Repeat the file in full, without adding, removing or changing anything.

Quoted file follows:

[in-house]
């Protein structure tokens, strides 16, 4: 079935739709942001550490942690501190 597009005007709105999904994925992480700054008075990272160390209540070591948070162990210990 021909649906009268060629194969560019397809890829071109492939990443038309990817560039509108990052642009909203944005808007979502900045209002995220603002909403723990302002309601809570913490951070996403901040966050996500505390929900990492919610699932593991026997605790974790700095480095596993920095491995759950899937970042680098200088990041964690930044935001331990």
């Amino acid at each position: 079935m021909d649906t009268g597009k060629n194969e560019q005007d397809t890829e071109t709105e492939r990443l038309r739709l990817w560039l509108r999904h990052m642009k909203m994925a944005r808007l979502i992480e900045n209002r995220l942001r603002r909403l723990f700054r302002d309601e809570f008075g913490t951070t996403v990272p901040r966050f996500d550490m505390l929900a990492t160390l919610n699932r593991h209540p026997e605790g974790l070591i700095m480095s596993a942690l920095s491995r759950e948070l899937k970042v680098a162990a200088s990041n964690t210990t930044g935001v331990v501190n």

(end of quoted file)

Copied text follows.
[in-house]
């Protein structure tokens, strides 16, 4: 079935739709942001550490942690501190 597009005007709105999904994925992480700054008075990272160390209540070591948070162990210990 021909649906009268060629194969560019397809890829071109492939990443038309990817560039509108990052642009909203944005808007979502900045209002995220603002909403723990302002309601809570913490951070996403901040966050996500505390929900990492919610699932593991026997605790974790700095480095596993920095491995759950899937970042680098200088990041964690930044935001331990």
């Amino acid at each position: 079935m021909d649906t009268g597009k060629n194969e560019q005007d397809t890829e071109t709105e492939r990443l038309r739709l990817w560039l509108r999904h990052m642009k909203m994925a944005r808007l979502i992480e900045n209002r995220l942001r603002r909403l723990f700054r302002d309601e809570f008075g913490t951070t996403v990272p901040r966050f996500d550490m505390l929900a990492t160390l919610n699932r593991h209540p026997e605790g974790l070591i700095m480095s596993a942690l920095s491995r759950e948070l899937k970042v680098a162990a200088s990041n964690t210990t930044g935001v331990v501190n």